Date: June 1, 1993
Creator: Kercel, S. W.; Simpson, M. L.; Azar, M. & Young, M.
Partner: UNT Libraries Government Documents Department

Can Cavitation Be Anticipated?

Description: The major problem with cavitation in pumps and hydraulic systems is that there is no effective (conventional) method for detecting or predicting its inception. The traditional method of recognizing cavitation in a pump is to declare the event occurring when the total head drops by some arbitrary value (typically 3%) in response to a pressure reduction at the pump inlet. However, the device is already seriously cavitating when this happens. What is actually needed is a practical method to detect impending rather than incipient cavitation. Whereas the detection of incipient cavitation requires the detection of features just after cavitation starts, the anticipation of cavitation requires the detection and identification of precursor features just before it begins. Two recent advances that make this detection possible. The first is acoustic sensors with a bandwidth of 1 MHz and a dynamic range of 80 dB that preserve the fine details of the features when subjected to coarse vibrations. The second is the application of Bayesian parameter estimation which makes it possible to separate weak signals, such as those present in cavitation precursors, from strong signals, such as pump vibration. Bayesian parameter estimation derives a model based on cavitation hydrodynamics and produces a figure of merit of how well it fits the acquired data. Applying this model to an anticipatory engine should lead to a reliable method of anticipating cavitation before it occurs. This paper reports the findings of precursor features using high-performance sensors and Bayesian analysis of weak acoustic emissions in the 100-1000kHz band from an experimental flow loop.
Date: April 25, 1999
Creator: Allgood, G.O.; Dress, W.B.; Hylton, J.O. & Kercel, S.W.
Partner: UNT Libraries Government Documents Department

An Anticipatory Model of Cavitation

Description: The Anticipatory System (AS) formalism developed by Robert Rosen provides some insight into the problem of embedding intelligent behavior in machines. AS emulates the anticipatory behavior of biological systems. AS bases its behavior on its expectations about the near future and those expectations are modified as the system gains experience. The expectation is based on an internal model that is drawn from an appeal to physical reality. To be adaptive, the model must be able to update itself. To be practical, the model must run faster than real-time. The need for a physical model and the requirement that the model execute at extreme speeds, has held back the application of AS to practical problems. Two recent advances make it possible to consider the use of AS for practical intelligent sensors. First, advances in transducer technology make it possible to obtain previously unavailable data from which a model can be derived. For example, acoustic emissions (AE) can be fed into a Bayesian system identifier that enables the separation of a weak characterizing signal, such as the signature of pump cavitation precursors, from a strong masking signal, such as a pump vibration feature. The second advance is the development of extremely fast, but inexpensive, digital signal processing hardware on which it is possible to run an adaptive Bayesian-derived model faster than real-time. This paper reports the investigation of an AS using a model of cavitation based on hydrodynamic principles and Bayesian analysis of data from high-performance AE sensors.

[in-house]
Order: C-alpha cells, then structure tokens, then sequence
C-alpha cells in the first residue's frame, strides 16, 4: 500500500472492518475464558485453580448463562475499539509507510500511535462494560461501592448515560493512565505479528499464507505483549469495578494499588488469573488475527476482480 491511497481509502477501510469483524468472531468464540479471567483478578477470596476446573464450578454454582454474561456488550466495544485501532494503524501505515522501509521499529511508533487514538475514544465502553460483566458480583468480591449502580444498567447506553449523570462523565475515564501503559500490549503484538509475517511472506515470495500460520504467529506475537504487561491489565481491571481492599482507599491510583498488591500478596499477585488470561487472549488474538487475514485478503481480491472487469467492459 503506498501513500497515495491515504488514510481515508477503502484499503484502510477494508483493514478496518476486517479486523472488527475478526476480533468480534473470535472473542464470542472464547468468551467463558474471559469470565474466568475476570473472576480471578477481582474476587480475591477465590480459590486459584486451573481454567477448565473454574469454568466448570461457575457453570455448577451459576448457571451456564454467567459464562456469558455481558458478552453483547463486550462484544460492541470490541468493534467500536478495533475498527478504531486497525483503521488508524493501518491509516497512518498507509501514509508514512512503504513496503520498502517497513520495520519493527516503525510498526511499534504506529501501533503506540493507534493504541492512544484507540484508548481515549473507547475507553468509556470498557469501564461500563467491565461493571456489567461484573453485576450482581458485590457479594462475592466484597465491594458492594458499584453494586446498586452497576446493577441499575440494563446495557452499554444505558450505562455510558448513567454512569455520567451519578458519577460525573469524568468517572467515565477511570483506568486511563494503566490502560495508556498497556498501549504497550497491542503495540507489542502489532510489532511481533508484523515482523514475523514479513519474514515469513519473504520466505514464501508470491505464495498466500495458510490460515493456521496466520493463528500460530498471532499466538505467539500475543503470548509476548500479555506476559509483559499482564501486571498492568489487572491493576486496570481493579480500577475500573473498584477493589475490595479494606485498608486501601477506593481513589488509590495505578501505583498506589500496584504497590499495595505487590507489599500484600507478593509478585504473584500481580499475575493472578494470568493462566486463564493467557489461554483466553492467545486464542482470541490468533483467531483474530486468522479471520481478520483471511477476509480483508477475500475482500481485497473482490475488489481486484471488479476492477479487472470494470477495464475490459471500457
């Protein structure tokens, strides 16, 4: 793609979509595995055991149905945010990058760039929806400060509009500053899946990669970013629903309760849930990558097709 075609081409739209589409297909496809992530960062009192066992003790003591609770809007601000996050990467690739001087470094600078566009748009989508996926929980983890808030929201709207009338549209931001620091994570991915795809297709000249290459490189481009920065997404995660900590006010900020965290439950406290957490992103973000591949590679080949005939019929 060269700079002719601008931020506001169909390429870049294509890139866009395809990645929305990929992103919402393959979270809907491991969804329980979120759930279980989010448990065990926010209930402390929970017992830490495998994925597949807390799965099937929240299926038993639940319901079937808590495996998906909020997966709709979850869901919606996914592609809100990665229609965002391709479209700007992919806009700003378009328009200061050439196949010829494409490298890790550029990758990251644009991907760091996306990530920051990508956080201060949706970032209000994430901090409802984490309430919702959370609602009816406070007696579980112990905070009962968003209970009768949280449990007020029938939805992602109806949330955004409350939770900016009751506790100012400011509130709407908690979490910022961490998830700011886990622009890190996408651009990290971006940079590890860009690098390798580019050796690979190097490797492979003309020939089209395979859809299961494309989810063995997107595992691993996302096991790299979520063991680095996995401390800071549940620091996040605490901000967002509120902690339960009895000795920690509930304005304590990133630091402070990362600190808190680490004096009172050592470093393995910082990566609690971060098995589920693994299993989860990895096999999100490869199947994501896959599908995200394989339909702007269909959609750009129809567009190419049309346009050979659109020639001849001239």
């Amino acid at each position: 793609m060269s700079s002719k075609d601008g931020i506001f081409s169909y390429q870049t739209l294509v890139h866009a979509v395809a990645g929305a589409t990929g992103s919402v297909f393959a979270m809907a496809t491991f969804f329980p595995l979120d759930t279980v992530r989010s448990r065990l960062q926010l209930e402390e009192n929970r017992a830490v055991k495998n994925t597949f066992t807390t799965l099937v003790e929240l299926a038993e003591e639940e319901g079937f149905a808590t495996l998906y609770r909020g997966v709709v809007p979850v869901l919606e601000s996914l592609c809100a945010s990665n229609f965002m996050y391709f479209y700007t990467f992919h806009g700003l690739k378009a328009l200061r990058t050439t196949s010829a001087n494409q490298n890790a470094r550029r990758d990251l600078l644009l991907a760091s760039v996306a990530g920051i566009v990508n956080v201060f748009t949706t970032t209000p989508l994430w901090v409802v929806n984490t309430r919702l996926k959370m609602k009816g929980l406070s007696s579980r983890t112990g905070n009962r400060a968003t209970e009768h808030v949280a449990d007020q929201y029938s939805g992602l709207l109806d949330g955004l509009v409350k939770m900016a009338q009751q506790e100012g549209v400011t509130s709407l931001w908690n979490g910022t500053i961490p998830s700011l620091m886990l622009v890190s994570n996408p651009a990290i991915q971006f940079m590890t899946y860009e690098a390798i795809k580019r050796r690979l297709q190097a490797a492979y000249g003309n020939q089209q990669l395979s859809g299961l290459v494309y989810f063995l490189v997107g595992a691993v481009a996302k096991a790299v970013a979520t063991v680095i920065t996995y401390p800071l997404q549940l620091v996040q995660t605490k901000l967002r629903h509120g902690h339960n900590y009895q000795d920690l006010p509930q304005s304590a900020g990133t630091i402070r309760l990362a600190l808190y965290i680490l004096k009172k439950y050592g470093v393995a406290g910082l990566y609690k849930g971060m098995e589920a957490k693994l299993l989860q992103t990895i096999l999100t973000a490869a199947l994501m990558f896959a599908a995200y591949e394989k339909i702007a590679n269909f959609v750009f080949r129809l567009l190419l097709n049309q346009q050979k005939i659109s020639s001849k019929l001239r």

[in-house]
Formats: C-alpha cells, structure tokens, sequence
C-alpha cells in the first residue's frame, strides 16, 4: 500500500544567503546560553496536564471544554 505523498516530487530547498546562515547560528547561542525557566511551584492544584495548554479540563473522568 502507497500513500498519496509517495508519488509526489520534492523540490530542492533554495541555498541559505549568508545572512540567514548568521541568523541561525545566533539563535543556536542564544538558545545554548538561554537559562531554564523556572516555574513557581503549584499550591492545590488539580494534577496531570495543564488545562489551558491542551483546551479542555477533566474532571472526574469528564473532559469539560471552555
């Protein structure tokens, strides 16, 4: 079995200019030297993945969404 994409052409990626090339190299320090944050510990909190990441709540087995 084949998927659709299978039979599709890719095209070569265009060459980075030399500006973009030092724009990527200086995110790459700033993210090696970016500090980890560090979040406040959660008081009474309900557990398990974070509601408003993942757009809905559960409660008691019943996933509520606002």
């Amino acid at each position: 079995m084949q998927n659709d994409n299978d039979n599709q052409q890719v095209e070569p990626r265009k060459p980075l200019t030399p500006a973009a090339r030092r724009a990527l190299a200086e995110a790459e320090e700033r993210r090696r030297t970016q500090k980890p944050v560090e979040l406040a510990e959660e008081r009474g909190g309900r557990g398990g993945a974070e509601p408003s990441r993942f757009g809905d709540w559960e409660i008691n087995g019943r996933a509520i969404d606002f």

Date: April 5, 1999
Creator: Allgood, G.O.; Dress, W.B., Jr.; Hylton, J.O. & Kercel, S.W.
Partner: UNT Libraries Government Documents Department

Traffic Flow Wide-Area Surveillance system

Description: Traffic management can be thought of as a stochastic queuing process where the serving time at one of its control points is dynamically linked to the global traffic pattern, which is, in turn, dynamically linked to the control point. For this closed-loop system to be effective, the traffic management system must sense and interpret a large spatial projection of data originating from multiple sensor suites. This concept is the basis for the development of a Traffic Flow Wide-Area Surveillance (TFWAS) system. This paper presents the results of a study by Oak Ridge National Laboratory to define the operational specifications and characteristics, to determine the constraints, and to examine the state of technology of a TFWAS system in terms of traffic management and control. In doing so, the functions and attributes of a TFWAS system are mapped into an operational structure consistent with the Intelligent Vehicle Highway System (IVHS) concept and the existing highway infrastructure. This mapping includes identifying candidate sensor suites and establishing criteria, requirements, and performance measures by which these systems can be graded in their ability and practicality to meet the operational requirements of a TFWAS system. In light of this, issues such as system integration, applicable technologies, impact on traffic management and control, and public acceptance are addressed.
Date: September 1, 1994
Creator: Allgood, G. O.; Ferrell, R. K.; Kercel, S. W. & Abston, R. A.
Partner: UNT Libraries Government Documents Department